- The first is a multilayer perceptron which has three or more layers and uses a nonlinear activation function.
- The second is the convolutional neural network that uses a variation of the multilayer perceptrons.
- The third is the recursive neural network that uses weights to make structured predictions.
- The fourth is a recurrent neural network that makes connections between the neurons in a directed cycle. The long short-term memory neural network uses the recurrent neural network architecture and does not use activation function.
- The final two are sequence to sequence modules which uses two recurrent networks and shallow neural networks which produces a vector space from an amount of text. These neural networks are applications of the basic neural network demonstrated below.

For the example, the neural network will work with three vectors: a vector of attributes X, a vector of classes Y, and a vector of weights W. The code will use 100 iterations to fit the attributes to the classes. The predictions are generated, weighed, and then outputted after iterating through the vector of weights W. The neural network handles back propagation.

**Examples:**

Input :X { 2.6, 3.1, 3.0, 3.4, 2.1, 2.5, 2.6, 1.3, 4.9, 0.1, 0.3, 2.3,}; y {1, 1, 1}; W {0.3, 0.4, 0.6};Output :0.990628 0.984596 0.994117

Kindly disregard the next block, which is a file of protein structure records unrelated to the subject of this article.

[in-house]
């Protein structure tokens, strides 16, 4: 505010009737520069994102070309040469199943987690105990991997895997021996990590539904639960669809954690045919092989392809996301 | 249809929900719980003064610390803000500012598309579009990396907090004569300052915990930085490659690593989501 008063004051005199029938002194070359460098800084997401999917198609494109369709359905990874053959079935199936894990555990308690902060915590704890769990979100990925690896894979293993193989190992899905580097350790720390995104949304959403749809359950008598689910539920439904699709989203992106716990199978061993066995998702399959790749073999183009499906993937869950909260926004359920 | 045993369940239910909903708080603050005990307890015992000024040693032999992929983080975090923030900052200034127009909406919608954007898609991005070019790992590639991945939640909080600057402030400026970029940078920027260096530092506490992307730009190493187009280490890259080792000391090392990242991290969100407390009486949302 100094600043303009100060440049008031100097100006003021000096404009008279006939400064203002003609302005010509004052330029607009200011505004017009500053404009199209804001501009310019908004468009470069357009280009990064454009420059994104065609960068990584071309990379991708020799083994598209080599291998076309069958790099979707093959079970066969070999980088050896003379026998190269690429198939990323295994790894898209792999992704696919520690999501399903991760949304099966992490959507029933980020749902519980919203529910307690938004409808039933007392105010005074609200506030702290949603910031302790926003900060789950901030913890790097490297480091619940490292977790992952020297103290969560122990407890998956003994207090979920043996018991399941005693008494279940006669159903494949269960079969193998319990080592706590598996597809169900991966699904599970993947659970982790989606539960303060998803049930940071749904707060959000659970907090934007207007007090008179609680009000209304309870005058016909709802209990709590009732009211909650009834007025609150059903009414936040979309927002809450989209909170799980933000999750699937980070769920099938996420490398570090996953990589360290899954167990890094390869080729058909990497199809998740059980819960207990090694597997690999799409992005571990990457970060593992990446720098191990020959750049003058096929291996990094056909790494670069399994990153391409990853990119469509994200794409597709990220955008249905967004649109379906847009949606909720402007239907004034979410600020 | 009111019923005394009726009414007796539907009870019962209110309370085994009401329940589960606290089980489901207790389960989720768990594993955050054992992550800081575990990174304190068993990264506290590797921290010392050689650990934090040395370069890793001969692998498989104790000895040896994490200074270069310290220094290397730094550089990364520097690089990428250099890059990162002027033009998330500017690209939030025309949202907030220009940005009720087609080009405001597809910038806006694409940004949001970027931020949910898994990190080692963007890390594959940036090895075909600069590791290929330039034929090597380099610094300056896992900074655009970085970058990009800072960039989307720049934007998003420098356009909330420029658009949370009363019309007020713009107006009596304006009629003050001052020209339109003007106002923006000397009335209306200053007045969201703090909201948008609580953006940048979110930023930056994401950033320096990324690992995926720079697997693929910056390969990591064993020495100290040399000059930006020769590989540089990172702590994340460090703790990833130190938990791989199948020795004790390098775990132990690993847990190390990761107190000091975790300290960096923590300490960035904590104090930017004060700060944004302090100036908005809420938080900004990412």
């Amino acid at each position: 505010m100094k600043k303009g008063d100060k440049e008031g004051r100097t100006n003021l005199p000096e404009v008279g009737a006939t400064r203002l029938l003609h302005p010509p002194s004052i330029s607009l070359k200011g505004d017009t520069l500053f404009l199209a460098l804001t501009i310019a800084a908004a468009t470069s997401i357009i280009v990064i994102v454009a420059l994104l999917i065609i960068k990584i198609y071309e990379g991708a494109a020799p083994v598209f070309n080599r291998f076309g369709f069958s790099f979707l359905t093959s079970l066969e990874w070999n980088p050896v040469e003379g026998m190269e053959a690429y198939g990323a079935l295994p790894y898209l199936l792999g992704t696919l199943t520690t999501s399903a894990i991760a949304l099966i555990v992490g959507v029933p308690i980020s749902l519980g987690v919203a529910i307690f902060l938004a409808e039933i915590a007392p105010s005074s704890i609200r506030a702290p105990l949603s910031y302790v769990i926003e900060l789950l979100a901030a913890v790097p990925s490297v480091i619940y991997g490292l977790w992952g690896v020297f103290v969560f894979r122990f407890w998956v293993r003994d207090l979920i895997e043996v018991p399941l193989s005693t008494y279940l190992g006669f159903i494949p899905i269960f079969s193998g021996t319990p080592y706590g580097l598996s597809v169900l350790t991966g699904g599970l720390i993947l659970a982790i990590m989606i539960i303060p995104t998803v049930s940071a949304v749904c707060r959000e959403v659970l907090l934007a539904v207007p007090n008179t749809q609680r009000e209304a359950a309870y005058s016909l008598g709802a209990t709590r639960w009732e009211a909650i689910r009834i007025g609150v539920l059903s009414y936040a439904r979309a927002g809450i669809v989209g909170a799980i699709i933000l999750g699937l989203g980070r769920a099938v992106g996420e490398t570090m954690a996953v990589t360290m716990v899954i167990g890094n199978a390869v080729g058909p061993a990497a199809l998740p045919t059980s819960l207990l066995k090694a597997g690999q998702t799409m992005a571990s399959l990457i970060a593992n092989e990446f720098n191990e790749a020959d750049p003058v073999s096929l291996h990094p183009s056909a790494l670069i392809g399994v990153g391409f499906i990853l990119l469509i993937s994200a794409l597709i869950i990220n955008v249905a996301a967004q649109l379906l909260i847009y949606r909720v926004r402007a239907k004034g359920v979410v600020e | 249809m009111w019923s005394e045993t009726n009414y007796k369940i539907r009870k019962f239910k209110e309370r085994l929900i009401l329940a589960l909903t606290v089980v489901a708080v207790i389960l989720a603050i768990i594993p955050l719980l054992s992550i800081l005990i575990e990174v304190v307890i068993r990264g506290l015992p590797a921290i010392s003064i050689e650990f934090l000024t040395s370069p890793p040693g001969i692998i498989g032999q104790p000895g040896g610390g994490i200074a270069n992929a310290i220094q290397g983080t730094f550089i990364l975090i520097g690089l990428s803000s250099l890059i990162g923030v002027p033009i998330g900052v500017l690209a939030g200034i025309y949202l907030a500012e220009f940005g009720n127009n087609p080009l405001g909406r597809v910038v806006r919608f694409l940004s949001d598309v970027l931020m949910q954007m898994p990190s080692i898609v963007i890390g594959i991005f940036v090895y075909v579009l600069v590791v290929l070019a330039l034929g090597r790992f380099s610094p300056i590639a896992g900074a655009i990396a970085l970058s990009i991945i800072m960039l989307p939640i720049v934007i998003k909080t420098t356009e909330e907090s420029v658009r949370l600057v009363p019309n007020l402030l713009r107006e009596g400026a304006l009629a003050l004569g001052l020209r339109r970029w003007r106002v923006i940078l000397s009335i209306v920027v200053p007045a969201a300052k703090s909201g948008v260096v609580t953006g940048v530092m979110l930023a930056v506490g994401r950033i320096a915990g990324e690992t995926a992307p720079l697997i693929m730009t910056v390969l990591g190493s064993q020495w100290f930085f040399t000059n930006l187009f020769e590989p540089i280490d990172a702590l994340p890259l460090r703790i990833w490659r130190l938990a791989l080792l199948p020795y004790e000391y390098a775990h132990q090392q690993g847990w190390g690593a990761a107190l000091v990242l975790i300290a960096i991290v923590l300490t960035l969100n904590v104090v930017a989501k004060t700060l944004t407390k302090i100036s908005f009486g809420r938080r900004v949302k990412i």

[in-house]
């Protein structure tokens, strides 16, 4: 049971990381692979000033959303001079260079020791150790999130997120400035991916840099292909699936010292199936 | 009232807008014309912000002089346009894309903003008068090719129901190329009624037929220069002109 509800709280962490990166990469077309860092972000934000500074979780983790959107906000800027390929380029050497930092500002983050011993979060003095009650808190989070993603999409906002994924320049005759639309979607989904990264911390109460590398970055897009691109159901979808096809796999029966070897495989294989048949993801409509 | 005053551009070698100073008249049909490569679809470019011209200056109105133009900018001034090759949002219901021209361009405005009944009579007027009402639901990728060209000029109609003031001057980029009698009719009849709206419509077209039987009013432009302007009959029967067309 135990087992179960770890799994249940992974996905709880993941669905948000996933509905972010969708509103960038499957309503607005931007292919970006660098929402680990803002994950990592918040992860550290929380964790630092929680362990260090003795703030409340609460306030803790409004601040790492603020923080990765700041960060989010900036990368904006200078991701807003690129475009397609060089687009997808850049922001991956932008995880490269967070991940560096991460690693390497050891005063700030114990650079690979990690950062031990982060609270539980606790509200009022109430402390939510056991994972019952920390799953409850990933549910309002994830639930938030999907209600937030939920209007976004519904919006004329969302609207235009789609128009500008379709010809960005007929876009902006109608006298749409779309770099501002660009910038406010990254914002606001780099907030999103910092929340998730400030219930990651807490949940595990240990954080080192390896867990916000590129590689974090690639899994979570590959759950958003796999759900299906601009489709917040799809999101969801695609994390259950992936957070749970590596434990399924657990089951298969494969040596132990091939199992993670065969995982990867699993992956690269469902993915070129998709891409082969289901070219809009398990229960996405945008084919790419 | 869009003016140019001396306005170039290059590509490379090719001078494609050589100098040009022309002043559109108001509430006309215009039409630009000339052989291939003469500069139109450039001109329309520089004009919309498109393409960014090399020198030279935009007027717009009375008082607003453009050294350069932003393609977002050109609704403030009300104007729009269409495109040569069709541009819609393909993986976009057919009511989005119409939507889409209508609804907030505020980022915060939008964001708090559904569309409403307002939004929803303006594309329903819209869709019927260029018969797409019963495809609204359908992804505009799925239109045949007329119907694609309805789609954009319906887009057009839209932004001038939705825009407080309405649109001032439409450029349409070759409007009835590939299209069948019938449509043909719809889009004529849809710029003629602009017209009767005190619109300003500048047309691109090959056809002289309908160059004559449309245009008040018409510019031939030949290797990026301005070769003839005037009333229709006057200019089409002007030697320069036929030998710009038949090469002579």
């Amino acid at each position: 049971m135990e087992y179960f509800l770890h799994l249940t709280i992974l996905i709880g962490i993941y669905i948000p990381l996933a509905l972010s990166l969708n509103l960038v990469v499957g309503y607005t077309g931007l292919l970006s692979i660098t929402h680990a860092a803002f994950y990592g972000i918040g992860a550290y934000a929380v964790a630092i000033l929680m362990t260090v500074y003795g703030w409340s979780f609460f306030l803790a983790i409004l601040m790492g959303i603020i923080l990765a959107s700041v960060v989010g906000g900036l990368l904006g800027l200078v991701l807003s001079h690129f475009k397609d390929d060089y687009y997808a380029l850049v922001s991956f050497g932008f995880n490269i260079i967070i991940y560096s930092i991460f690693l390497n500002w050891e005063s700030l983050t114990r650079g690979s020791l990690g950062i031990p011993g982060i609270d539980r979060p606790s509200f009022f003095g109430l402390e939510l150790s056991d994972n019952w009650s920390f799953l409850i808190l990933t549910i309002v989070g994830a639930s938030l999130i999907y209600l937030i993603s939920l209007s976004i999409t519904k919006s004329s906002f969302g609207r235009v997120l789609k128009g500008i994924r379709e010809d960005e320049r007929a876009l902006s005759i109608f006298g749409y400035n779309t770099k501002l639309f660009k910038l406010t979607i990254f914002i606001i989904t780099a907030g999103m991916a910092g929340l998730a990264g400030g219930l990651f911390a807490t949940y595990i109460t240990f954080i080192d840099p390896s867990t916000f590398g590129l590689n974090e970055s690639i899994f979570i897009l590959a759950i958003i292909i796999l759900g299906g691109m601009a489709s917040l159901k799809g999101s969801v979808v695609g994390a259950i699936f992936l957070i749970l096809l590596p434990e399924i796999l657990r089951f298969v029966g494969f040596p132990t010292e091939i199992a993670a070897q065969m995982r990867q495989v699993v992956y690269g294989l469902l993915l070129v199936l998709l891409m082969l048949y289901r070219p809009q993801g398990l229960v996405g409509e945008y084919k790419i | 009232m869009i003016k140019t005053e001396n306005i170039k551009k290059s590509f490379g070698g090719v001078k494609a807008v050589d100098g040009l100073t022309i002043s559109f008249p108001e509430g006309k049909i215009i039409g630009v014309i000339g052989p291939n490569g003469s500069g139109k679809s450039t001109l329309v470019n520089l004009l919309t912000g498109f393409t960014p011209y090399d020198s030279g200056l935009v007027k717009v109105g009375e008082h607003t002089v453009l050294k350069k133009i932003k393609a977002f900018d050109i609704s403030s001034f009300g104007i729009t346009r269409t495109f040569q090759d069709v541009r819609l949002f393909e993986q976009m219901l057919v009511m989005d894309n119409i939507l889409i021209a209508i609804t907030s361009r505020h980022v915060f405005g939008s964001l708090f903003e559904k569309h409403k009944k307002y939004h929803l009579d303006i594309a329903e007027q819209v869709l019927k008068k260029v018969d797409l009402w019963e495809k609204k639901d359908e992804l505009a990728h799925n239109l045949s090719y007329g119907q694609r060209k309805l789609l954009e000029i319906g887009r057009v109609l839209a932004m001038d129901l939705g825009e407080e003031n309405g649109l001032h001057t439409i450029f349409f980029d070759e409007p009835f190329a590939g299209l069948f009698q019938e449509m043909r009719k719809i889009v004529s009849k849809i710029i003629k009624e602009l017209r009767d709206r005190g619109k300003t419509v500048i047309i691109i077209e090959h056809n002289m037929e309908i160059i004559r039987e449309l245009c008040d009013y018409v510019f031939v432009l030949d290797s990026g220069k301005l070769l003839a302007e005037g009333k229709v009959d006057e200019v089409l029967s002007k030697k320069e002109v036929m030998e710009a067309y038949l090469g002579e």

Below is the implementations:

`import` `numpy as np` ` ` `# array of any amount of numbers. n = m` `X ` `=` `np.array([[` `1` `, ` `2` `, ` `3` `],` ` ` `[` `3` `, ` `4` `, ` `1` `],` ` ` `[` `2` `, ` `5` `, ` `3` `]])` ` ` `# multiplication` `y ` `=` `np.array([[.` `5` `, .` `3` `, .` `2` `]])` ` ` `# transpose of y` `y ` `=` `y.T` ` ` `# sigma value` `sigm ` `=` `2` ` ` `# find the delta` `delt ` `=` `np.random.random((` `3` `, ` `3` `)) ` `-` `1` ` ` `for` `j ` `in` `range` `(` `100` `):` ` ` `# find matrix 1. 100 layers. ` ` ` `m1 ` `=` `(y ` `-` `(` `1` `/` `(` `1` `+` `np.exp(` `-` `(np.dot((` `1` `/` `(` `1` `+` `np.exp(` ` ` `-` `(np.dot(X, sigm))))), delt))))))` `*` `((` `1` `/` `(` ` ` `1` `+` `np.exp(` `-` `(np.dot((` `1` `/` `(` `1` `+` `np.exp(` ` ` `-` `(np.dot(X, sigm))))), delt)))))` `*` `(` `1` `-` `(` `1` `/` `(` ` ` `1` `+` `np.exp(` `-` `(np.dot((` `1` `/` `(` `1` `+` `np.exp(` ` ` `-` `(np.dot(X, sigm))))), delt)))))))` ` ` ` ` `# find matrix 2` ` ` `m2 ` `=` `m1.dot(delt.T) ` `*` `((` `1` `/` `(` `1` `+` `np.exp(` `-` `(np.dot(X, sigm)))))` ` ` `*` `(` `1` `-` `(` `1` `/` `(` `1` `+` `np.exp(` `-` `(np.dot(X, sigm)))))))` ` ` `# find delta` ` ` `delt ` `=` `delt ` `+` `(` `1` `/` `(` `1` `+` `np.exp(` `-` `(np.dot(X, sigm))))).T.dot(m1)` ` ` ` ` `# find sigma` ` ` `sigm ` `=` `sigm ` `+` `(X.T.dot(m2))` ` ` `# print output from the matrix` `print` `(` `1` `/` `(` `1` `+` `np.exp(` `-` `(np.dot(X, sigm)))))` |

**Output:**

[[ 0.99999294 0.99999379 0.99999353] [ 0.99999987 0.99999989 0.99999988] [ 1. 1. 1. ]]

**Limitations:**

The neural network is for a supervised model. It does not handle unsupervised machine learning and does not cluster and associate data. It also lacks a level of accuracy that will be found in more computationally expensive neural network. Based on Andrew Trask’s neural network. Also, the neural network does not work with any matrices where X’s number of rows and columns do not match Y and W’s number of rows.

The next steps would be to create an unsupervised neural network and to increase computational power for the supervised model with more iterations and threading.

**Resources:**

- http://neuralnetworksanddeeplearning.com
- https://skymind.ai/wiki/neural-network
- http://pages.cs.wisc.edu/~bolo/shipyard/neural/local.html
- https://iamtrask.github.io/2015/07/12/basic-python-network/